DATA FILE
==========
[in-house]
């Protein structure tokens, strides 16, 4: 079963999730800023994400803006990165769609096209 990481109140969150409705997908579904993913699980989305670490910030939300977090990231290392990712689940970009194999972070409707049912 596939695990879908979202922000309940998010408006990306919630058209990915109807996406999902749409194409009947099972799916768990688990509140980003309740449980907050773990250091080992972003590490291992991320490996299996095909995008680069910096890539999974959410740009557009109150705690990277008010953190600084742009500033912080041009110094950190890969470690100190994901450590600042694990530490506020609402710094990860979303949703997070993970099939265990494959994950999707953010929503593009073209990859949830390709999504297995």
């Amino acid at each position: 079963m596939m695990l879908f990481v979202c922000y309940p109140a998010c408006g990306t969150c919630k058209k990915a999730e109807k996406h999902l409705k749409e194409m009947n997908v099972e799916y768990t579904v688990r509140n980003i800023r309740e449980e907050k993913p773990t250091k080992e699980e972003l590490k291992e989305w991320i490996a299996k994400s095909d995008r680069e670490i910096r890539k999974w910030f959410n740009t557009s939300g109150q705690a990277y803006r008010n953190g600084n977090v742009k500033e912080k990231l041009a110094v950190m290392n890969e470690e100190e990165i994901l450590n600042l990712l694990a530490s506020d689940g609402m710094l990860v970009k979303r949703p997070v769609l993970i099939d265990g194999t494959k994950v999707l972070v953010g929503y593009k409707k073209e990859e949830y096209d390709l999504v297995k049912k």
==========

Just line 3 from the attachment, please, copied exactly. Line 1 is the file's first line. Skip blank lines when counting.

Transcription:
């Amino acid at each position: 079963m596939m695990l879908f990481v979202c922000y309940p109140a998010c408006g990306t969150c919630k058209k990915a999730e109807k996406h999902l409705k749409e194409m009947n997908v099972e799916y768990t579904v688990r509140n980003i800023r309740e449980e907050k993913p773990t250091k080992e699980e972003l590490k291992e989305w991320i490996a299996k994400s095909d995008r680069e670490i910096r890539k999974w910030f959410n740009t557009s939300g109150q705690a990277y803006r008010n953190g600084n977090v742009k500033e912080k990231l041009a110094v950190m290392n890969e470690e100190e990165i994901l450590n600042l990712l694990a530490s506020d689940g609402m710094l990860v970009k979303r949703p997070v769609l993970i099939d265990g194999t494959k994950v999707l972070v953010g929503y593009k409707k073209e990859e949830y096209d390709l999504v297995k049912k």